Labour's Diane Abbott: I misspoke over bobbies on the beat gaffe during interview

Shadow home secretary Diane Abbott has insisted she "misspoke" after coming unstuck trying to add up the cost of Labour's big election policing pledge.

Mrs Abbott failed to put a correct figure on the cost of providing an extra 10,000 officers on the streets in a stumbling interview, initially coming up with a bill that would have left them earning just £30 a year.

The shadow home secretary told LBC radio the policy would cost £300,000 before revising the figure to £80m - which would still only give each officer an annual salary of £8,000 - during a round of interviews on Tuesday morning.

It left Labour leader Jeremy Corbyn in the awkward position of having to put out a correction on the £300m cost of the policy and defend his shadow home secretary.

Challenged about Mrs Abbott's performance during a visit to Southampton, Mr Corbyn said he was "not embarrassed in the slightest" by her comments, adding: "We have corrected the figure and it will be absolutely clear now, today and in the manifesto."

Mrs Abbott insisted she "misspoke" and said she was "completely on top of her brief". She said she had done seven interviewed and had only stumbled on one.

However, it came after Mrs Abbott also struggled with questions over funding the policy in an interview on Sky News.

Labour is promising to put an extra 10,000 bobbies on the beat, funded by reversing tax cuts for the "richest 5%".

It says the party would reverse Government cuts to the higher rate of capital gains tax (CGT) from 28% to 20% and the basic rate from 18% to 10% announced in last year's Budget. This would mean £2.7bn to spend on more police officers.

But the Conservatives have branded the party's proposals "nonsensical", saying Labour has already pledged the cash from reversing cuts to CGT on policies on schools, arts and welfare.

Disputing the Tory claims, Mrs Abbott told Sky News: "We have not actually committed that money to anything.

"We have used the huge cuts in capital gains tax - cuts which will only help the top 5% - we have used them to illustrate the type of policies where we could get the money to fund some of the policy, but as we roll out our manifesto you will see that each policy pledge is specifically costed."

She added: "I think it suits the Tories not to talk about the loss of 20,000 police officers, not to talk about the rise in violent crime, but to quibble about figures."

Prime Minister Theresa May has been campaigning in the South West, where the Conservatives are trying to stop the Lib Dems from regaining the seats they lost in the 2015 election.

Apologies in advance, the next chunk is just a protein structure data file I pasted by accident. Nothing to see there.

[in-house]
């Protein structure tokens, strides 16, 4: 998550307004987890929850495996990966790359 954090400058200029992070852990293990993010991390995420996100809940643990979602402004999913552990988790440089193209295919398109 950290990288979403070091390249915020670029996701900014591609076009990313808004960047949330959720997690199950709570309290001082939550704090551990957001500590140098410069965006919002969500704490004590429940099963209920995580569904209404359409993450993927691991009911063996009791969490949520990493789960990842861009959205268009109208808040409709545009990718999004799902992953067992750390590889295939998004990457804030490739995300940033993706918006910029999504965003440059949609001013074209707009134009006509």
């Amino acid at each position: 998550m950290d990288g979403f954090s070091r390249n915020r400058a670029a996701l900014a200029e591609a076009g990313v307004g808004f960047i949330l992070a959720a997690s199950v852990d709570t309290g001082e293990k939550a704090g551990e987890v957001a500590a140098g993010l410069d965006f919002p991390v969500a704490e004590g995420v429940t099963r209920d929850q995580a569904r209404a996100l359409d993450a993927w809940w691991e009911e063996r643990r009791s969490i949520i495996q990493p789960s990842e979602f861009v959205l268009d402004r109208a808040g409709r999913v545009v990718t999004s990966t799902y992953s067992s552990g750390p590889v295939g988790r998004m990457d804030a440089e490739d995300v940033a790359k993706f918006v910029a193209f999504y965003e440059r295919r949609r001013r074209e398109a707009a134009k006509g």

Asked about Ms Abbott's comments, she said: "I think she was suggesting you could employ a police officer for £8,000 a head. I think she needs to have another look at her figures."

Mrs May also said, citing the crime survey, that crime was at "record low levels" but "we're not complacent".

The crime survey showed recorded crime, excluding fraud and computer misuse, has been decreasing steadily since a peak in 1995.

Labour, which is consistently behind in national opinion polls, is fleshing out its policy platform with five-and-a-half weeks until the General Election on 8 June.

Labour argues that the number of police officers in England and Wales has fallen by 20,000 since 2010, despite surveys indicating an increase in crime.

The Office for National Statistics suggested a 9% rise in all crimes in 2016 was probably due to "recording processes".

However, the ONS said a 21% hike in homicides and 14% surge in knife crime appeared to show "small but genuine increases".

It is understood Labour's plan would not involve police community support officers (PCSOs) but police officers working in community roles.

Home Secretary Amber Rudd said: "Diane Abbott has laid bare the chaos that Britain would face if Jeremy Corbyn is voted into Downing Street.

"One of Corbyn's closest allies has clearly shown that Labour's sums don't add up, they would weaken our defences, and their nonsensical promises aren't worth the paper they are printed on."#

Steve White, chairman of the Police Federation of England and Wales, said the police service was at "breaking point" and more money was needed.

He said: "More officers will go some way to alleviate current pressures, but conditions of service also need to improve - the remuneration and career prospects need to be enticing to attract new recruits in the first place."

On Tuesday, Liberal Democrat leader Tim Farron will attack the Labour Party for taking the votes of ethnic minority communities for granted..